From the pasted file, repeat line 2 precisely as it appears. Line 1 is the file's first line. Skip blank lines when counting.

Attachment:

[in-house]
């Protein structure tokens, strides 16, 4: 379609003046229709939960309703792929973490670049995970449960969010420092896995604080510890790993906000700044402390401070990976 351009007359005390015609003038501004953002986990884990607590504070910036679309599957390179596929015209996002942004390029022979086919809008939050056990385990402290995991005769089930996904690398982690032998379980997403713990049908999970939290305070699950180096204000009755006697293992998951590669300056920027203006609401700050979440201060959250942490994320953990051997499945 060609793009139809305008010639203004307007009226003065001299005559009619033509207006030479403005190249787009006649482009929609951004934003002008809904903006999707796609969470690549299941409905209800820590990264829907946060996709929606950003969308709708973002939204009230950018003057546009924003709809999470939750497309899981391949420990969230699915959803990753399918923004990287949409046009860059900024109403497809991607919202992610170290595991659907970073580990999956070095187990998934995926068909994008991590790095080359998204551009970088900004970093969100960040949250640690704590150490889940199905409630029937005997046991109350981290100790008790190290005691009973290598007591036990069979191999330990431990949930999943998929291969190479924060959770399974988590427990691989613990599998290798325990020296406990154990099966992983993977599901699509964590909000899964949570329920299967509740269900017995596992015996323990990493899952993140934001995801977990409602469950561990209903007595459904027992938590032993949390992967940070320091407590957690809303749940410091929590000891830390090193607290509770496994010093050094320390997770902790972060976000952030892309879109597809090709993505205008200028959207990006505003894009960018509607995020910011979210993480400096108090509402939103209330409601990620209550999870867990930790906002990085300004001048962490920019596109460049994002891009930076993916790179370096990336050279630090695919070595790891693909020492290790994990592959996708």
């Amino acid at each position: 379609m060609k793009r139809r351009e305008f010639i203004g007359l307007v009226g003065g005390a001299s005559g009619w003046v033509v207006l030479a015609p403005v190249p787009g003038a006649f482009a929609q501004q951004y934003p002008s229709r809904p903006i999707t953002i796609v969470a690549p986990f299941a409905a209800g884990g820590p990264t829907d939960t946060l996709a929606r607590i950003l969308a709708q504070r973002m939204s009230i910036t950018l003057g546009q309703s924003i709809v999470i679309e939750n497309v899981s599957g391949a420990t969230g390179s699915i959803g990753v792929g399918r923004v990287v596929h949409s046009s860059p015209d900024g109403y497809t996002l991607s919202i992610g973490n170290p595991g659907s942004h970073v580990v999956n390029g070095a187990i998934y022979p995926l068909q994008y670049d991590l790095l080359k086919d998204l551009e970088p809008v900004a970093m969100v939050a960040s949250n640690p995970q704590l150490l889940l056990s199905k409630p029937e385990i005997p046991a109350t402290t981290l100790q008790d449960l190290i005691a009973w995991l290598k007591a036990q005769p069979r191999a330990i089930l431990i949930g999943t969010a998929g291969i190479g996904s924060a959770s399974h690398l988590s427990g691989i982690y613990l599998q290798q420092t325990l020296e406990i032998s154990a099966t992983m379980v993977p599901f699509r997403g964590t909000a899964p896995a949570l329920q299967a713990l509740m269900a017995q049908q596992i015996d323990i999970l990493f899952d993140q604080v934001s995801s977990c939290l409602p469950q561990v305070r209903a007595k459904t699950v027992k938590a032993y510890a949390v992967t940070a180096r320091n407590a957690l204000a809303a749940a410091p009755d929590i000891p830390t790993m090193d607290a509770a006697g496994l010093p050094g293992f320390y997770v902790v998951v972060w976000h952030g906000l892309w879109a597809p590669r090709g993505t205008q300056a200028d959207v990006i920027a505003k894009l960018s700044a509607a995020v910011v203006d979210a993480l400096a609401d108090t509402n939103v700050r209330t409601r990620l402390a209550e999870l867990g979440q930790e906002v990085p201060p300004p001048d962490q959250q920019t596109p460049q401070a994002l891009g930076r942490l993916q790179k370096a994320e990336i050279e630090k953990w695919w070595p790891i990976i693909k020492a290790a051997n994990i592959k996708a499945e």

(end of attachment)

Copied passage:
């Protein structure tokens, strides 16, 4: 379609003046229709939960309703792929973490670049995970449960969010420092896995604080510890790993906000700044402390401070990976 351009007359005390015609003038501004953002986990884990607590504070910036679309599957390179596929015209996002942004390029022979086919809008939050056990385990402290995991005769089930996904690398982690032998379980997403713990049908999970939290305070699950180096204000009755006697293992998951590669300056920027203006609401700050979440201060959250942490994320953990051997499945 060609793009139809305008010639203004307007009226003065001299005559009619033509207006030479403005190249787009006649482009929609951004934003002008809904903006999707796609969470690549299941409905209800820590990264829907946060996709929606950003969308709708973002939204009230950018003057546009924003709809999470939750497309899981391949420990969230699915959803990753399918923004990287949409046009860059900024109403497809991607919202992610170290595991659907970073580990999956070095187990998934995926068909994008991590790095080359998204551009970088900004970093969100960040949250640690704590150490889940199905409630029937005997046991109350981290100790008790190290005691009973290598007591036990069979191999330990431990949930999943998929291969190479924060959770399974988590427990691989613990599998290798325990020296406990154990099966992983993977599901699509964590909000899964949570329920299967509740269900017995596992015996323990990493899952993140934001995801977990409602469950561990209903007595459904027992938590032993949390992967940070320091407590957690809303749940410091929590000891830390090193607290509770496994010093050094320390997770902790972060976000952030892309879109597809090709993505205008200028959207990006505003894009960018509607995020910011979210993480400096108090509402939103209330409601990620209550999870867990930790906002990085300004001048962490920019596109460049994002891009930076993916790179370096990336050279630090695919070595790891693909020492290790994990592959996708």